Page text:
Seven percent
of American adult children have "detached" relationship with their mothers: they don't see them, don't contact them, have little if any emotional connection. 15.
 
 
 
That's the least common relationship between the children and their mothers, but . . . unfortunately . . .
 
 
 
27 percent
of American adult children have "detached" relationship with their fathers – making that the most common type of relationship between adult-children and their fathers. 16.
 
 
 
Guilt.
16 percent of American adult children have an "obligatory" relationship with their parents – both their mothers and fathers. These children don't agree with their parents on most subjects, and they don't have close emotional ties. But they live near by so they feel have to spend time with their parents and to help if they're needed. And actually, more of them are providing assistance to their parents (30 percent) than those with even closer emotional relationships. 17.
 
 
 
69.4 percent
of American adults contact their mothers at least once a week. 18.
 
 
 
58.6 percent
of American adults contact their fathers at least once a week. 19.
 
 
 
58.9 percent
of American adults live within an hour from their mothers. 54.9 percent live within an hour's distance from their fathers. 20.
 
 
 
54.9 percent
of American adults live within an hour's distance from their fathers. 21.
 
 
 
58 percent
of Italian men call their mother every day. 22.
 
 
 
65 percent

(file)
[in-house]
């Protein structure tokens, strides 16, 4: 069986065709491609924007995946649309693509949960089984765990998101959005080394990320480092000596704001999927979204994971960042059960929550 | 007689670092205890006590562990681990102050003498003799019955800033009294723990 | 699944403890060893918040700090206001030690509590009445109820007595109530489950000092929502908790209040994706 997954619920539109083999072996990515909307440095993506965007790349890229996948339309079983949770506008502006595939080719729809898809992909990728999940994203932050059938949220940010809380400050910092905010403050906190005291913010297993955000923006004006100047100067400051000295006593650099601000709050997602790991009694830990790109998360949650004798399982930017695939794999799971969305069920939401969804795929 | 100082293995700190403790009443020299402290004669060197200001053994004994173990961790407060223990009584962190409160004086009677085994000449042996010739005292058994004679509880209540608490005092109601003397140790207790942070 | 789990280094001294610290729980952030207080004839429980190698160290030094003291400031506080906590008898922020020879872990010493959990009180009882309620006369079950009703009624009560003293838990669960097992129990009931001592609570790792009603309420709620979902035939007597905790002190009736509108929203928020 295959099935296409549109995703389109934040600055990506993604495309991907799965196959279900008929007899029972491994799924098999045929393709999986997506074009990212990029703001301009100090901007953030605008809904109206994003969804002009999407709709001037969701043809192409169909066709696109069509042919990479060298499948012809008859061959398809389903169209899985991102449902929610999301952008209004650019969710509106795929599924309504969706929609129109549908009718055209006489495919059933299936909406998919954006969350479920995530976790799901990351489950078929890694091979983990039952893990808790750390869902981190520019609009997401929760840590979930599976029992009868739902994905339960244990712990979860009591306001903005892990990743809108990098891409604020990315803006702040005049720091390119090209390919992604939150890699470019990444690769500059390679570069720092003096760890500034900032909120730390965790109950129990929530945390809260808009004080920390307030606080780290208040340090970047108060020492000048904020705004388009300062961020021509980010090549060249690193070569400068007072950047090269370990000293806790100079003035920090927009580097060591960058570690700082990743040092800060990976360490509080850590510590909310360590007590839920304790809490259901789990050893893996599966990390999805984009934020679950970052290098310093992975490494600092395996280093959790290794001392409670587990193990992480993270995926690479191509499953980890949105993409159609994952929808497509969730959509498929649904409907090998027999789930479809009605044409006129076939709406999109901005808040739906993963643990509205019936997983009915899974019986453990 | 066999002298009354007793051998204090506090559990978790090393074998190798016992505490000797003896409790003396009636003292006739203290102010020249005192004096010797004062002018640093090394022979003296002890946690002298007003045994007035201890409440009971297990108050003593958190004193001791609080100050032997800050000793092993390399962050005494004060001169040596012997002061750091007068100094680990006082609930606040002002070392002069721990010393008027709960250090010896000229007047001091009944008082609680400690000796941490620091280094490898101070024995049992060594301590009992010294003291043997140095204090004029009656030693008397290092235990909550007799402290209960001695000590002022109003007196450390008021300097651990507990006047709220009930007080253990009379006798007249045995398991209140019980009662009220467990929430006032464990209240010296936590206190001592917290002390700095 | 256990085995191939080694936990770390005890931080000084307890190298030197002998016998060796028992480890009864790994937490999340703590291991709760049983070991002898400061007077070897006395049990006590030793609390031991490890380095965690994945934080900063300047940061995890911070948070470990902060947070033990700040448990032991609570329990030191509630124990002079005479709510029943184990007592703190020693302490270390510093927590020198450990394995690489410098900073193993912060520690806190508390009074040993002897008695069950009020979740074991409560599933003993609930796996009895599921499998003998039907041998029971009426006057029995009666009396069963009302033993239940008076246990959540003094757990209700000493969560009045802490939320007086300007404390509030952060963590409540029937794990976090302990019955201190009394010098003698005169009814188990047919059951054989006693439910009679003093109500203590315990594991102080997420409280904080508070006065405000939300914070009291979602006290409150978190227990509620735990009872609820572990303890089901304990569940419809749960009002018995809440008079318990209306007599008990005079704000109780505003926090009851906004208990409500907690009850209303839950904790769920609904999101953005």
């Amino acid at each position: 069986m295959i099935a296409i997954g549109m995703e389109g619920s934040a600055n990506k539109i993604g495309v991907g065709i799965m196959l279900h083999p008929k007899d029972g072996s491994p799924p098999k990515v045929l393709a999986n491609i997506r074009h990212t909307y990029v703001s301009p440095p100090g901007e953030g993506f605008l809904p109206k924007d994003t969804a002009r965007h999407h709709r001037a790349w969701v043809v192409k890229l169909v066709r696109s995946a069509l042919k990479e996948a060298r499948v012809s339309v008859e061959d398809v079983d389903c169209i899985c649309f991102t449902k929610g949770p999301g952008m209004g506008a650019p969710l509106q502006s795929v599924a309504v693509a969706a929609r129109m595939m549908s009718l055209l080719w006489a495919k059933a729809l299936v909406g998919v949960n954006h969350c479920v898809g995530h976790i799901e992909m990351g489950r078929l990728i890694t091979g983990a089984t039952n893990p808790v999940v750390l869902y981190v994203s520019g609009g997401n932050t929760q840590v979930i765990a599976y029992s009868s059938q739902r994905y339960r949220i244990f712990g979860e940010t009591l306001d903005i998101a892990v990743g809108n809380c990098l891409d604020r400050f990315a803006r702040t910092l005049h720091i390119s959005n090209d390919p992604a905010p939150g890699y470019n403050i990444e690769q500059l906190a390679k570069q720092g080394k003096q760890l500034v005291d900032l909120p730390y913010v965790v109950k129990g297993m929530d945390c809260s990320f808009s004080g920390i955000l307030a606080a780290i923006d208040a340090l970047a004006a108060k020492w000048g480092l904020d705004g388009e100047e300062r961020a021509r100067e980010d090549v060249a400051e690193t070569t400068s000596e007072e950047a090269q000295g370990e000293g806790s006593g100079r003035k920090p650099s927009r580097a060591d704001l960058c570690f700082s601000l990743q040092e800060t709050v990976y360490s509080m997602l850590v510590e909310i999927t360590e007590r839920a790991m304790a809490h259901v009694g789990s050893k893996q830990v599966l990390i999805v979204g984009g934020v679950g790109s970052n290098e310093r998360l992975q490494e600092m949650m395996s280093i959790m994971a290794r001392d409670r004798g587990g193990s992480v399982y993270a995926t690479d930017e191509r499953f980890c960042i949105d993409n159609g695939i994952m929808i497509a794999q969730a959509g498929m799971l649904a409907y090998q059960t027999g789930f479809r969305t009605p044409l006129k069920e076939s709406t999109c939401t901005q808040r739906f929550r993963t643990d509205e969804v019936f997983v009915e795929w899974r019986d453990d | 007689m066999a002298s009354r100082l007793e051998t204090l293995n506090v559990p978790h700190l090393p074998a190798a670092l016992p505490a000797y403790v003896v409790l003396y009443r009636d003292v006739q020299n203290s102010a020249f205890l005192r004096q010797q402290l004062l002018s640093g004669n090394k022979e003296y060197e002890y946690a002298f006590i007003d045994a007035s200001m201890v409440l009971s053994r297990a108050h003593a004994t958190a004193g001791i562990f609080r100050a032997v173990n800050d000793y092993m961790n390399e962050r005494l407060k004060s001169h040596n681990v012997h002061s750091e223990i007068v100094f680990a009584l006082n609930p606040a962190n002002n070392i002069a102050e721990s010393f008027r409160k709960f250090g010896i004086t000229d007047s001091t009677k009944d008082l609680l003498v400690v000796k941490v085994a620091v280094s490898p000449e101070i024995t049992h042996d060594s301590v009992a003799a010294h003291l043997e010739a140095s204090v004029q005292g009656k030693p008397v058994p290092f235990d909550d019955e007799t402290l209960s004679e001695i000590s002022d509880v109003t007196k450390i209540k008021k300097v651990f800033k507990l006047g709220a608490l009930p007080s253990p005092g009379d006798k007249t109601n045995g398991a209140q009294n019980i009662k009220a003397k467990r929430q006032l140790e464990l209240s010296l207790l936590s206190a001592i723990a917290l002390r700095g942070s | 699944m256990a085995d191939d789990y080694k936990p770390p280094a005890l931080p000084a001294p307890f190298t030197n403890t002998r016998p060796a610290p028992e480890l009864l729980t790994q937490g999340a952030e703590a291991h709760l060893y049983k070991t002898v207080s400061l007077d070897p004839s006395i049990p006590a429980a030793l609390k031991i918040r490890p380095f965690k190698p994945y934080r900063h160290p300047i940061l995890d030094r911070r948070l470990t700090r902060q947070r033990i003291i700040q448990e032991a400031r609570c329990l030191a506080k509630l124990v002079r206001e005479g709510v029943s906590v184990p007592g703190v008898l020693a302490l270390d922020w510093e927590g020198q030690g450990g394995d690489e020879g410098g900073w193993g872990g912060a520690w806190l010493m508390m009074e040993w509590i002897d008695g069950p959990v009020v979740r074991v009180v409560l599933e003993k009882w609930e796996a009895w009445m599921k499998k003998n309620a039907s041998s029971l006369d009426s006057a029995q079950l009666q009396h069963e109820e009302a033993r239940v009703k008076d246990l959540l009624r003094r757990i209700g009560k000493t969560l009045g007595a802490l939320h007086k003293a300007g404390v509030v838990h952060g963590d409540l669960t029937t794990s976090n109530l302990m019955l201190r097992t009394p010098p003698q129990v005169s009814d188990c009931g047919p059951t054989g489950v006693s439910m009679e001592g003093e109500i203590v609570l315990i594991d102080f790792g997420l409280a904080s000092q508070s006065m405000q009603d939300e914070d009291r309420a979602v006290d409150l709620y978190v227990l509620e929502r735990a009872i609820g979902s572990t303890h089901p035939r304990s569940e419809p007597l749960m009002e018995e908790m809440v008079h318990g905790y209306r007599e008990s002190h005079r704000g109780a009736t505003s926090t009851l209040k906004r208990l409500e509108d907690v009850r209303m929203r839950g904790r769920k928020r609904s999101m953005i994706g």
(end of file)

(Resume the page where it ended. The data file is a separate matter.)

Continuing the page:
of Italian women call their mother every day. 23.
 
 
 
43 percent
of all Italian married couples under 65 years old live within one kilometer of either the husband's or wife's parents. 24.
 
 
 
One-half
of Czech newlywed couples live within the same city or town as their parents – an average distance being about 30 minutes apart. 25.
 
 
 
25 percent
of Chinese parents have daily contact with their adult children. 80 percent see them on a weekly basis, at least. 26.
 
 
 
"A distance that keeps a soup warm."
a Chinese proverb explaining the maximum distance children should move away from their parents. 27.
 
 
 
65 percent
of Chinese newlyweds rural areas live with the husband's parents. For urban couples, it's about half that: 32 percent. And they'll remain there until something – a change in employment, a death, etc. – happens that forces a change. 28.
 
 
 
48 percent
of Chinese adult children live within the same district – a 20 minute walk – from their parents. Nine percent live in the same neighborhood – a three-minute walk. 29.
 
 
 
"In [Asian] traditional societies, the close proximity to kin was considered a valuable feature of one’s home both in terms of physical and economic security. Close proximity to kin was often implemented by the sharing of the same physical compound or the same house by members of the extended family. As societies become economically and socially more diverse, heads of nuclear families within the extended family earn a living in a wider variety of occupations and locations. This process together with changes in the value of privacy, authority and hierarchy within the family, have led to the setting up of independent homes by nuclear and three-generation families thus changing the composition of domestic households everywhere." 30.